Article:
The relationship between class and culture is a sociological debate that has produced many different conclusions. Culture can be seen as reproducing the class position. A person’s taste in things like food, sports, entertainment, and other cultural aspects is shown to reflect his or her class, showing a difference between working, middle, and upper classes. Certain culture behaviors that come from a person’s class serves to reinforce these social hierarchies showing that cultural capital has an important impact on lifestyle.

Bourdieu describes the term habitus as a class based outlook to life so that people have class-specific ways of being in and relating to the world, and would therefore distinctly affect a person’s taste. This makes sense since the habitus is socially constructed so that those who have to struggle to make ends meet, the working class, will have a different outlook on life than those who have a lot of money to waste, the upper class. The middle class is often problematic since belonging between these two groups tends to make definitions harder to formulate. The middle class is therefore shown to play a game of distinction and is labeled as “status seekers”, so that they can separate themselves from the lower class. These different outlooks on life based on class affect a person’s cultural taste.

Habitus therefore influences lifestyle choices. The upper class are not concerned with the necessities of life and therefore have a certain freedom in their taste They will go to high class restaurants where presentation and environment are more important than getting their money’s worth. They will play tennis or polo and go to opera and museums. All this reflects a highly formalized taste. The working class however needs to work to make ends meet and are therefore more practical, functional, and down to earth than the upper class. This specific position and habitus again affects the class’s taste. For example, the working class will instead eat at family restaurants where a lot of food is served at a low price. They will go to bars and public dances and play football. The specific choice to go the family restaurant rather than the expensive French restaurant is therefore specifically associated with class.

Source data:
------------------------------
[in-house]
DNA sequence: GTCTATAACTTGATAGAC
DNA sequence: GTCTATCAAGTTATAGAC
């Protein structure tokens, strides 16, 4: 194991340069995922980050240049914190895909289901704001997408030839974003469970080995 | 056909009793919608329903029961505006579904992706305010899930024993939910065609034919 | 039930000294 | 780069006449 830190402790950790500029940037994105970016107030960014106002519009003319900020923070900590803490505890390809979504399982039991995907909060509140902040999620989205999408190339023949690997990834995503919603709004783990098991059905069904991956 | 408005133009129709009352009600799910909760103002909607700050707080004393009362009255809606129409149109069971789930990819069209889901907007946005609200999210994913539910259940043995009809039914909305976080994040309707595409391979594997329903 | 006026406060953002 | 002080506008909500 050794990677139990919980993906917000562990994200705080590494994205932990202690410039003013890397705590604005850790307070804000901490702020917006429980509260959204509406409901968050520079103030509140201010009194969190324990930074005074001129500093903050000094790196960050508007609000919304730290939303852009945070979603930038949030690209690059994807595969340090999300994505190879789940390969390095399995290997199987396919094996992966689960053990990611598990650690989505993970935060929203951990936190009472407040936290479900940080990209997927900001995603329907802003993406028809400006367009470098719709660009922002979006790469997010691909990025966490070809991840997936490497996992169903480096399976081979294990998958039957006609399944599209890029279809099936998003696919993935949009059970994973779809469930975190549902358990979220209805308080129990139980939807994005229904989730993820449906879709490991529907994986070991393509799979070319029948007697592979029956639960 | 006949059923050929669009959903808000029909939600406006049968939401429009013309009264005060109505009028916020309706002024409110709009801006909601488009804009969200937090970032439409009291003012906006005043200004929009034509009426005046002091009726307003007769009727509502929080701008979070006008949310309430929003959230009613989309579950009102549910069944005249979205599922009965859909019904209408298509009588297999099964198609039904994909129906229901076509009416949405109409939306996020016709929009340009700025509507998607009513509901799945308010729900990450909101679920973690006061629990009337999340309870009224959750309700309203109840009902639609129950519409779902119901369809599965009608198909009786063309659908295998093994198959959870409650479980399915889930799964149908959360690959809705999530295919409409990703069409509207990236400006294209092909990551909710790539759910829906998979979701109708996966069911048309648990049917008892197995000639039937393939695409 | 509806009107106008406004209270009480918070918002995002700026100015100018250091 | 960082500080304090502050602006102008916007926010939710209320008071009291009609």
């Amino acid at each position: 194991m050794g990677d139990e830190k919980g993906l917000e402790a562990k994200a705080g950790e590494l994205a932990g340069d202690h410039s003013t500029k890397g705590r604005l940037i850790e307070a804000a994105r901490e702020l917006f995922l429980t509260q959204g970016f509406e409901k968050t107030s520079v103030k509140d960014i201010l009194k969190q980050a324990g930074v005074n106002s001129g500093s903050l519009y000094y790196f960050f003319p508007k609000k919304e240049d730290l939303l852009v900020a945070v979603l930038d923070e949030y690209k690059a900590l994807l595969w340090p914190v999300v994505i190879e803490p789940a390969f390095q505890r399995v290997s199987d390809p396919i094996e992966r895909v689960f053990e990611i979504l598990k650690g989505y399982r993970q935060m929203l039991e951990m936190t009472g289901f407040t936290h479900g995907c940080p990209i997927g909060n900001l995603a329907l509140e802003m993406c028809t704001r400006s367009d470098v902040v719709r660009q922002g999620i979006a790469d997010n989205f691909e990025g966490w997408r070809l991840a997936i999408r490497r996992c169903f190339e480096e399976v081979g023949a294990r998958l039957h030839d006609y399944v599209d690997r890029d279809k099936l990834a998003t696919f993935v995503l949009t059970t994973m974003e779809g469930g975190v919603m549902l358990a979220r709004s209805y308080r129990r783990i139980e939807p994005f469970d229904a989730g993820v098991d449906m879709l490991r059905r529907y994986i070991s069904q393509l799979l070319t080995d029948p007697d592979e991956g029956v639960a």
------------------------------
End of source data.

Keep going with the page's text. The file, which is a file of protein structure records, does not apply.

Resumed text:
This point is further proven through the middle class. The middle class habitus is characterized as playing the game of distinction. They seek to be like the higher class but do not have the assets to do so. Therefore the typical taste in culture is reflective of this. For example the middle class will eat at expensive restaurants and where designer clothes whenever possible, spending any extra money to be like those in the higher classes.

Therefore, a person’s culture preference is determined by the class-based habitus of which they belong to. Likewise, a person’s taste will then reflect his or her class history. Cultural capital helps strengthen the distinction between the classes. Cultural capital is types of speech, educational level, and cultural preferences. These, according to Bourdieu develop from and are reflective of class background. Thus this cultural capital restricts access to other cultural assets and powers. For example, since a working class person is not inclined to go to the opera or an important art exhibition, he or she will not interact with the higher class. This therefore creates more distinctions between classes and reinforces cultural preferences.